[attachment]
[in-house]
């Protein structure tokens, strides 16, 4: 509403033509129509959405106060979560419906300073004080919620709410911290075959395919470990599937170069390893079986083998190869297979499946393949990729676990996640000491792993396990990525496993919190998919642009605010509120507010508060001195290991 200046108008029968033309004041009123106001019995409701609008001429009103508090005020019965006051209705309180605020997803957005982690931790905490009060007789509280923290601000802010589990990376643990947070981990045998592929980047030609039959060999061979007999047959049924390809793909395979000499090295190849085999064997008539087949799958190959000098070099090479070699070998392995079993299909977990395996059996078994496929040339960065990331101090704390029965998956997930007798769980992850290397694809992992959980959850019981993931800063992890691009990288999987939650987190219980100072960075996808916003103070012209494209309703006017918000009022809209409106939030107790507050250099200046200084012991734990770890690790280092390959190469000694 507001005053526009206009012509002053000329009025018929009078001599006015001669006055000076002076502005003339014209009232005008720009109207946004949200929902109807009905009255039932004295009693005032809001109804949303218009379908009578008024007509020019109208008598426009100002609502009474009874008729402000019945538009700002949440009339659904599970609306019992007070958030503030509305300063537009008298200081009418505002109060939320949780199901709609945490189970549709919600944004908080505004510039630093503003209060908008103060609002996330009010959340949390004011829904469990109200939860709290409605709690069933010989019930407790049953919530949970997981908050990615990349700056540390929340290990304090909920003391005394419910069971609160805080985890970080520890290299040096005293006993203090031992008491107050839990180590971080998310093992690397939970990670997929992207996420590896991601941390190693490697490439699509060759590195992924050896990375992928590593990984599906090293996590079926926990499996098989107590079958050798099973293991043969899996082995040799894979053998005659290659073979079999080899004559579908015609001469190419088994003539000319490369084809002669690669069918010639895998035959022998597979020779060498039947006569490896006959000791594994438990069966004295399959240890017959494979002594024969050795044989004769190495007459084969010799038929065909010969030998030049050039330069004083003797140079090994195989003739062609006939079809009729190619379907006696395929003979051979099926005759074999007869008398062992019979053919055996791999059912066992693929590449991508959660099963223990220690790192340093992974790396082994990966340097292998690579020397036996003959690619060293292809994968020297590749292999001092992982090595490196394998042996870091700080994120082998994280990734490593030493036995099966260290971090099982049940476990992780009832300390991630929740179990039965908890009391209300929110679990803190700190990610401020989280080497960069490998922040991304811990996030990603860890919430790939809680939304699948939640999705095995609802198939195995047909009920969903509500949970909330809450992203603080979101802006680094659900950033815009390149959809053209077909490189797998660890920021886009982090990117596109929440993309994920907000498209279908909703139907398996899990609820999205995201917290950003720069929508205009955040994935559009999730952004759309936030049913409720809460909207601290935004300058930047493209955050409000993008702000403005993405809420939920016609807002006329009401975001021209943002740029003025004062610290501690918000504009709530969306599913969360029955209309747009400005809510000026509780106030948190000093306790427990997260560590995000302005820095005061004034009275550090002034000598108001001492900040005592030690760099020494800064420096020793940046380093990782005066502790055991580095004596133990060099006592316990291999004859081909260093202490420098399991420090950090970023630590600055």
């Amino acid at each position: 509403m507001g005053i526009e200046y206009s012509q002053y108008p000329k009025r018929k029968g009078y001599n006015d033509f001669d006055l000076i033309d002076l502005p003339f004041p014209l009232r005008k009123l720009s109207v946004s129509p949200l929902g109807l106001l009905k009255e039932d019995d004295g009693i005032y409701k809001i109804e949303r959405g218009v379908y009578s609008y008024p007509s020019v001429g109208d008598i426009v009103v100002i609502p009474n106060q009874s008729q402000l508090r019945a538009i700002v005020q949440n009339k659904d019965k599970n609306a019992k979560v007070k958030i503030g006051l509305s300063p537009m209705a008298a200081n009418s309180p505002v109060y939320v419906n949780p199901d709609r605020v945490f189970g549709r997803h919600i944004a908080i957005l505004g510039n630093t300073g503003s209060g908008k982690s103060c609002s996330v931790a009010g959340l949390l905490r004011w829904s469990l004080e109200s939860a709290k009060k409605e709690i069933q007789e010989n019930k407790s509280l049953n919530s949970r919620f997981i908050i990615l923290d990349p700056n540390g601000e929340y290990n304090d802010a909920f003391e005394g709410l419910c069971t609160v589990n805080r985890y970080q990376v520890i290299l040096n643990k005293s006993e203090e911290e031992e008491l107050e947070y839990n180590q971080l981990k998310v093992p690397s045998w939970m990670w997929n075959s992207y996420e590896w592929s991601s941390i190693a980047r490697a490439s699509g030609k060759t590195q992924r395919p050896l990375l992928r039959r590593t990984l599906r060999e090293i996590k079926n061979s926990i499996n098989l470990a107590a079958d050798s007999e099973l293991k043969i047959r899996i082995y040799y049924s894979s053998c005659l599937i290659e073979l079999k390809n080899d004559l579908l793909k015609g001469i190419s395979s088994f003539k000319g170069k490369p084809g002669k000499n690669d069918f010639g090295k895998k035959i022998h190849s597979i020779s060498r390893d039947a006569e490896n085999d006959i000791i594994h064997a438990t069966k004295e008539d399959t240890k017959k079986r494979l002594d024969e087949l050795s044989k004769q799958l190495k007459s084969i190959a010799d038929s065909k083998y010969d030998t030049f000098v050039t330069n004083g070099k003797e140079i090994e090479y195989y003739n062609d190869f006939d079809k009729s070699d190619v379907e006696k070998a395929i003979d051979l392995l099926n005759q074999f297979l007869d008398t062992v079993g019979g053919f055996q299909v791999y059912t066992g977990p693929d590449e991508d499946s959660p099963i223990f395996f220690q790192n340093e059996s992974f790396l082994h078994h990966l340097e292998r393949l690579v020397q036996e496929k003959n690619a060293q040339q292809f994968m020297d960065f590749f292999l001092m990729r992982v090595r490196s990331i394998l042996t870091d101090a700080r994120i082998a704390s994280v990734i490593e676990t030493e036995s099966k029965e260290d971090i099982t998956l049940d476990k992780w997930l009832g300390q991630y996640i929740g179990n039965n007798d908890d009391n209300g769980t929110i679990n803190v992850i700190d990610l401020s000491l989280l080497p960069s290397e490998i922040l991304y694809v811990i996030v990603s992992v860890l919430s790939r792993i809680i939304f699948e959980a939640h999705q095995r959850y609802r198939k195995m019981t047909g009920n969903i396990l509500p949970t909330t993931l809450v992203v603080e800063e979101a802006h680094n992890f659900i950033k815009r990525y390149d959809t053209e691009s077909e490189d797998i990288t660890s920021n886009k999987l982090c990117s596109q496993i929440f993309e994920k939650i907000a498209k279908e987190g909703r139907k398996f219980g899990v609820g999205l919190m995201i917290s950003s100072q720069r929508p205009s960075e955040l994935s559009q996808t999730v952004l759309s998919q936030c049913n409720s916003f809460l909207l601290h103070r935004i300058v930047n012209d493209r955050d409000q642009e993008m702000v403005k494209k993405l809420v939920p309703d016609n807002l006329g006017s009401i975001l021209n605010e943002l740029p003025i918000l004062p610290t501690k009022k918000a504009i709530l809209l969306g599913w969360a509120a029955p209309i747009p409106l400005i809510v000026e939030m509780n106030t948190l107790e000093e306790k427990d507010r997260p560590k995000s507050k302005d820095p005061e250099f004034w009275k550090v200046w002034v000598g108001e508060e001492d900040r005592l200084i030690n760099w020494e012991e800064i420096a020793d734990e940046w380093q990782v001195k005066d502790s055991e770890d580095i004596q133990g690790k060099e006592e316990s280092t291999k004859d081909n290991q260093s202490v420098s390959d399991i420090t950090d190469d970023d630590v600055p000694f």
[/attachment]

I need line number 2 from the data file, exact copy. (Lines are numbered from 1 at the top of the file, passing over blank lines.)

């Protein structure tokens, strides 16, 4: 509403033509129509959405106060979560419906300073004080919620709410911290075959395919470990599937170069390893079986083998190869297979499946393949990729676990996640000491792993396990990525496993919190998919642009605010509120507010508060001195290991 200046108008029968033309004041009123106001019995409701609008001429009103508090005020019965006051209705309180605020997803957005982690931790905490009060007789509280923290601000802010589990990376643990947070981990045998592929980047030609039959060999061979007999047959049924390809793909395979000499090295190849085999064997008539087949799958190959000098070099090479070699070998392995079993299909977990395996059996078994496929040339960065990331101090704390029965998956997930007798769980992850290397694809992992959980959850019981993931800063992890691009990288999987939650987190219980100072960075996808916003103070012209494209309703006017918000009022809209409106939030107790507050250099200046200084012991734990770890690790280092390959190469000694 507001005053526009206009012509002053000329009025018929009078001599006015001669006055000076002076502005003339014209009232005008720009109207946004949200929902109807009905009255039932004295009693005032809001109804949303218009379908009578008024007509020019109208008598426009100002609502009474009874008729402000019945538009700002949440009339659904599970609306019992007070958030503030509305300063537009008298200081009418505002109060939320949780199901709609945490189970549709919600944004908080505004510039630093503003209060908008103060609002996330009010959340949390004011829904469990109200939860709290409605709690069933010989019930407790049953919530949970997981908050990615990349700056540390929340290990304090909920003391005394419910069971609160805080985890970080520890290299040096005293006993203090031992008491107050839990180590971080998310093992690397939970990670997929992207996420590896991601941390190693490697490439699509060759590195992924050896990375992928590593990984599906090293996590079926926990499996098989107590079958050798099973293991043969899996082995040799894979053998005659290659073979079999080899004559579908015609001469190419088994003539000319490369084809002669690669069918010639895998035959022998597979020779060498039947006569490896006959000791594994438990069966004295399959240890017959494979002594024969050795044989004769190495007459084969010799038929065909010969030998030049050039330069004083003797140079090994195989003739062609006939079809009729190619379907006696395929003979051979099926005759074999007869008398062992019979053919055996791999059912066992693929590449991508959660099963223990220690790192340093992974790396082994990966340097292998690579020397036996003959690619060293292809994968020297590749292999001092992982090595490196394998042996870091700080994120082998994280990734490593030493036995099966260290971090099982049940476990992780009832300390991630929740179990039965908890009391209300929110679990803190700190990610401020989280080497960069490998922040991304811990996030990603860890919430790939809680939304699948939640999705095995609802198939195995047909009920969903509500949970909330809450992203603080979101802006680094659900950033815009390149959809053209077909490189797998660890920021886009982090990117596109929440993309994920907000498209279908909703139907398996899990609820999205995201917290950003720069929508205009955040994935559009999730952004759309936030049913409720809460909207601290935004300058930047493209955050409000993008702000403005993405809420939920016609807002006329009401975001021209943002740029003025004062610290501690918000504009709530969306599913969360029955209309747009400005809510000026509780106030948190000093306790427990997260560590995000302005820095005061004034009275550090002034000598108001001492900040005592030690760099020494800064420096020793940046380093990782005066502790055991580095004596133990060099006592316990291999004859081909260093202490420098399991420090950090970023630590600055």